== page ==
Maximizing the Marketing ROI
Typically, when we spend money, we expect to receive something in return. Chances are, you wouldn’t wander into a grocery store, hand the cashier a $20 bill, and happily walk out empty-handed. If you’re going to spend $20 at the grocery store, you expect to go home with $20 worth of groceries.
The same concept holds true for your marketing dollars. For any business, big or small, the money you spend on marketing should materialize into something of value – namely, the conversion of new customers or the increase of brand equity. This is your return on investment. Your dollars, and the strategy put forth behind those dollars, are your investment. The increase in business revenue and profitability brought in as a result of your new customers is your return.
The major differences between marketing ROI and the grocery store example, however, are two-fold. First, whereas at the grocery store you would expect to walk out with a cartful of groceries that’s about equal in value to the money you spent, in marketing the goal is to seek a return that’s worth exponentially more than your investment. And second, marketing ROI generally requires multiple phases before a return is seen.
In small business, it’s inefficient to try to obtain a direct ROI from one campaign – especially without a nationally recognized brand or the budget to achieve one. Instead, we have to look at short- and mid-term marketing, operations and finance goals as vehicles for achieving long-term objectives (namely, growing your business).
To most accurately measure your ROI, you must first identify and analyze your key performance indicators (KPIs) and then back into your approach, starting from the top of the pyramid and working your way down. Once your plan is in place, you start executing it from the bottom and work your way back up.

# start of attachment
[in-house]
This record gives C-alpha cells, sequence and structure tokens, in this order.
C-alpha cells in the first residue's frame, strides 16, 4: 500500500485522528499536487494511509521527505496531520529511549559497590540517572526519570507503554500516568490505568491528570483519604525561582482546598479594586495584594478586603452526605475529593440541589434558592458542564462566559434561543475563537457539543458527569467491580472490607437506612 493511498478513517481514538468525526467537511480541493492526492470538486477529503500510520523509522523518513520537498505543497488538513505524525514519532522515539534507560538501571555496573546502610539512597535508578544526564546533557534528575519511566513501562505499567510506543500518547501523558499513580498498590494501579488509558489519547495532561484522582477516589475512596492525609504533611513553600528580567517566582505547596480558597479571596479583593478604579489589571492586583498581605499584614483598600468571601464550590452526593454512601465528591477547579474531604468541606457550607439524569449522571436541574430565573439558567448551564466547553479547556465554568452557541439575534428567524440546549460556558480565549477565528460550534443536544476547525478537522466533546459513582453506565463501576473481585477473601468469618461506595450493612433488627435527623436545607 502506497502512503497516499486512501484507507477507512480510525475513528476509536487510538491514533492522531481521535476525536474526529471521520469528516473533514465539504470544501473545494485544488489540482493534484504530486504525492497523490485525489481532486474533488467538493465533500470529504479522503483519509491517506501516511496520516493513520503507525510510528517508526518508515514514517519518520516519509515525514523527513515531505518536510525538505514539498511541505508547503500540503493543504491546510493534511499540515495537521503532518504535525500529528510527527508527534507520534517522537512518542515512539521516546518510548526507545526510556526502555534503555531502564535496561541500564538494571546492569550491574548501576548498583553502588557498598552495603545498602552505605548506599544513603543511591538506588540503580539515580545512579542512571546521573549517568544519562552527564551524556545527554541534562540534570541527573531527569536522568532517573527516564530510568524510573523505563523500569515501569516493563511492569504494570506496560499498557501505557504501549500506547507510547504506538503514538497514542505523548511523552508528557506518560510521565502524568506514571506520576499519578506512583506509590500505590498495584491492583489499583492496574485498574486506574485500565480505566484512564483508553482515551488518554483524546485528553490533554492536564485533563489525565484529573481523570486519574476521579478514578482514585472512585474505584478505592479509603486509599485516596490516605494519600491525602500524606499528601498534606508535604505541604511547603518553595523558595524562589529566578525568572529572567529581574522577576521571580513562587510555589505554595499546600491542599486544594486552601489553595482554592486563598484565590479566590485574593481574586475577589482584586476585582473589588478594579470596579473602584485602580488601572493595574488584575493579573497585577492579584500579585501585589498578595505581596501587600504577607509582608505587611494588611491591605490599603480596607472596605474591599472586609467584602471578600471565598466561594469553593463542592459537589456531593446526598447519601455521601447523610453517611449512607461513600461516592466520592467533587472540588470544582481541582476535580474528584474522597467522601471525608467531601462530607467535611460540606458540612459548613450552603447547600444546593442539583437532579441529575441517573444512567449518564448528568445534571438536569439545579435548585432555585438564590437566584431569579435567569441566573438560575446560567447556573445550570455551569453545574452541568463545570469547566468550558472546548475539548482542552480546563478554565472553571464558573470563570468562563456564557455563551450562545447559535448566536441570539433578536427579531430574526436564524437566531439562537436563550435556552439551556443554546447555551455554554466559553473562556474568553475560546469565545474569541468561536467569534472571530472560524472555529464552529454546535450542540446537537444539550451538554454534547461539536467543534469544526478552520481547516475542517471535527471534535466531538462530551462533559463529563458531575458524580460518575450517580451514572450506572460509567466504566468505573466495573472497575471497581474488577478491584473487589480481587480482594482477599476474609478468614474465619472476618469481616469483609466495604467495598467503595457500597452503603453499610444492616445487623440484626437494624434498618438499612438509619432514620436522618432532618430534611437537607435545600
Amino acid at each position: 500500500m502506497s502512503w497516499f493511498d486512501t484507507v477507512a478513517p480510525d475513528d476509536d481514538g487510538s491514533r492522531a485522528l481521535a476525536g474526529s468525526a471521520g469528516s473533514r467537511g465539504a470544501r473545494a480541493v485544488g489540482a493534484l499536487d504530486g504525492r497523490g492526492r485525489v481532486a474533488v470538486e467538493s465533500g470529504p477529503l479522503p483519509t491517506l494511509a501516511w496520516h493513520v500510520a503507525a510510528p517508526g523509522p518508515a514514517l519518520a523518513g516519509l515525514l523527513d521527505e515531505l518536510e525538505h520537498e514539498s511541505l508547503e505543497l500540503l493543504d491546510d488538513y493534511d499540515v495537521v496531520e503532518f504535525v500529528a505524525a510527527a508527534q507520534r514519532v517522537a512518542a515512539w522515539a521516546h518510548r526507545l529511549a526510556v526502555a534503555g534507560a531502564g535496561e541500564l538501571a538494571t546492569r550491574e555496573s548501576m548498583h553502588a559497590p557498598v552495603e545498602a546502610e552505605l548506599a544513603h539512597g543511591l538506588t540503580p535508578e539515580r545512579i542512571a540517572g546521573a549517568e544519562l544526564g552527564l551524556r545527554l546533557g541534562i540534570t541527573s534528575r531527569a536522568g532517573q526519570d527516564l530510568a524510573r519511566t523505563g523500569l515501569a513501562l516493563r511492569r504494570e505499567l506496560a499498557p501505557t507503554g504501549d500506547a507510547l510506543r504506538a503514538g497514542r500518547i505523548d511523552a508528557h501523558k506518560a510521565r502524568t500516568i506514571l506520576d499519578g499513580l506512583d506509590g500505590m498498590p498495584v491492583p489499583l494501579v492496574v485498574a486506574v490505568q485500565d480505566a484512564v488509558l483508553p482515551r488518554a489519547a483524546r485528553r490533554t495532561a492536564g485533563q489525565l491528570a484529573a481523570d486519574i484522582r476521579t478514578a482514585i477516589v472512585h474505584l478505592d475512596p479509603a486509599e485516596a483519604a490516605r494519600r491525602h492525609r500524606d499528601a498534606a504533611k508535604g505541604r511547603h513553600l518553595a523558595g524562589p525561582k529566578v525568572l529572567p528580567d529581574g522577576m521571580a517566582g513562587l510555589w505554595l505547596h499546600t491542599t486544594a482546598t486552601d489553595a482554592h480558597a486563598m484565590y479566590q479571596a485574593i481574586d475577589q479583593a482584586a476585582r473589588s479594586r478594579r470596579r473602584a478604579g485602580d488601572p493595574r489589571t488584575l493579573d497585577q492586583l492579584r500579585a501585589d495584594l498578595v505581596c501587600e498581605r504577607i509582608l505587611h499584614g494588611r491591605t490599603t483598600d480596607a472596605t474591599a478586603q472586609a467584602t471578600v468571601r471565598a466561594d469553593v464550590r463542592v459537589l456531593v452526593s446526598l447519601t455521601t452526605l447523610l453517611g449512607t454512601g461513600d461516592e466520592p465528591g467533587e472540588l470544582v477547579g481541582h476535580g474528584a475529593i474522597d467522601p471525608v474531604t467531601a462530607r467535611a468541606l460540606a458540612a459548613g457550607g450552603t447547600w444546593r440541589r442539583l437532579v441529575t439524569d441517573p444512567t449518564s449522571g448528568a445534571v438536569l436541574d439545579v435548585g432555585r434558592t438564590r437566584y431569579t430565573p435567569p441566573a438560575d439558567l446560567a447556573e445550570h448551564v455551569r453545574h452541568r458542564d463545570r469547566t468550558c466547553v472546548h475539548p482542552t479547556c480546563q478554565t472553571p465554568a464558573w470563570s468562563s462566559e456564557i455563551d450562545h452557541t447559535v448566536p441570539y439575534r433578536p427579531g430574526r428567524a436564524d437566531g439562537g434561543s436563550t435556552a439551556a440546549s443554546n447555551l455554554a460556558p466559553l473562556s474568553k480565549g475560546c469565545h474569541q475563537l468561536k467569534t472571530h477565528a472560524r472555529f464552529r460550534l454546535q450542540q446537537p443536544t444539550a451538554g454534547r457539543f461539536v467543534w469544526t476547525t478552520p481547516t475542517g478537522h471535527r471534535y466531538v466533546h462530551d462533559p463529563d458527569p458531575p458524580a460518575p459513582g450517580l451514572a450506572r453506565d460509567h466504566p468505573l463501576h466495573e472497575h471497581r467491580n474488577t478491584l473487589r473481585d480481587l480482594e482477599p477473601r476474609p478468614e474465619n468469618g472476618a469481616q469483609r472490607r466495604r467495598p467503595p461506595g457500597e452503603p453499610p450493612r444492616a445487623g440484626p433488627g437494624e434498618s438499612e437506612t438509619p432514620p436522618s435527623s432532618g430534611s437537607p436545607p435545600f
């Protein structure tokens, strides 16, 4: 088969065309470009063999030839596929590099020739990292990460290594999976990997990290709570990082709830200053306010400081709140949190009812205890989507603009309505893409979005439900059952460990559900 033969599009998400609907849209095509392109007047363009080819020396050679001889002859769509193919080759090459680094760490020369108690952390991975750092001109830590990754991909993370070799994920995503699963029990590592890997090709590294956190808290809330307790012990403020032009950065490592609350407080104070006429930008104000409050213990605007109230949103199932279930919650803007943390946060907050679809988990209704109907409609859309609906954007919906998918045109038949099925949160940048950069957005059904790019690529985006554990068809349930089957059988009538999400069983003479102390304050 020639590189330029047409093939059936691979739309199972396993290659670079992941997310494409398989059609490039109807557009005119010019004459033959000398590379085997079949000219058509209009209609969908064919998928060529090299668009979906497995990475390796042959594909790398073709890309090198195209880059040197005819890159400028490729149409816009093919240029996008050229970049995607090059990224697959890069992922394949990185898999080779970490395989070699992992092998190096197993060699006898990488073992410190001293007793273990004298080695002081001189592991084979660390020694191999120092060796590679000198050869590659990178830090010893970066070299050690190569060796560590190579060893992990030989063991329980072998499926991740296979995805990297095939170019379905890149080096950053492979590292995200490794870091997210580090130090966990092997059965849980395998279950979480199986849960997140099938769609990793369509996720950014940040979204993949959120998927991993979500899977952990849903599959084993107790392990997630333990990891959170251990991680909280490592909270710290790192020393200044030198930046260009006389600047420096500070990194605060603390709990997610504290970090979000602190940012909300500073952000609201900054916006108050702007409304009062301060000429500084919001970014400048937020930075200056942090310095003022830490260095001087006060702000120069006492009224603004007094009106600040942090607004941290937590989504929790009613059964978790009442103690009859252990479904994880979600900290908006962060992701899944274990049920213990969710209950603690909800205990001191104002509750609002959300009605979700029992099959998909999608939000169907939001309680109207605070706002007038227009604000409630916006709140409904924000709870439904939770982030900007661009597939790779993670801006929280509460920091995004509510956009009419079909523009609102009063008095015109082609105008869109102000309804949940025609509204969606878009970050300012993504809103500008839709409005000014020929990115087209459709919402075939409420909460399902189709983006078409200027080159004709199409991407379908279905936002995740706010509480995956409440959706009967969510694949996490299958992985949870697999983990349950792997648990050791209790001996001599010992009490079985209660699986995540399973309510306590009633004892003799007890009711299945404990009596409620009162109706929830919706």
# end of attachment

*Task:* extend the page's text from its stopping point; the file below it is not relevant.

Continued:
In the example illustrated below, our long-term goal is to increase our business revenue by $100,000, or the conversion of approximately 20 new clients. Over time and through careful execution and measurement, we’ve realized that for every five consultations we schedule, we typically convert two new clients. So to get 20 new clients, we’ll need to land 50 new consults; and to get those consults, we first need to create a strategic marketing and sales funnel that may look like this:
In this example, we’ve opted to use a webinar as our hook for generating consultations. To increase the impact of our campaign, and to land the optimal number of webinar registrants, we know our best bet is to increase our Facebook following. So we allocate $2,000 toward a Facebook ad campaign that’s aimed at netting 3,000 new followers and, ultimately, 50 webinar registrants. Following the webinar, the participants receive a series of three emails that are part of a drip campaign, and 50 percent of them open those emails. Now we have 25 potential clients left in the funnel.
From there, our sales team follows up with the remaining 25 hopeful clients, and they’re successful in producing five consultations, which ultimately nets two new clients and produces $10,000 in revenue. After repeating the same campaign 10 times, we spend $20,000 and reach our desired $100,000 in revenue – a five-fold return on investment.
Although there are infinite types of campaigns you could run, the most important point to understand here is that 300,000 Facebook likes didn’t simply net $100,000 in revenue. It was the combination of our short- and mid-term marketing strategies – coupled with our commitment to sticking with them – that ultimately led to the accomplishment of our long-term objective.
For help maximizing your own marketing ROI, contact Paradigm Marketing & Design today for a consultation.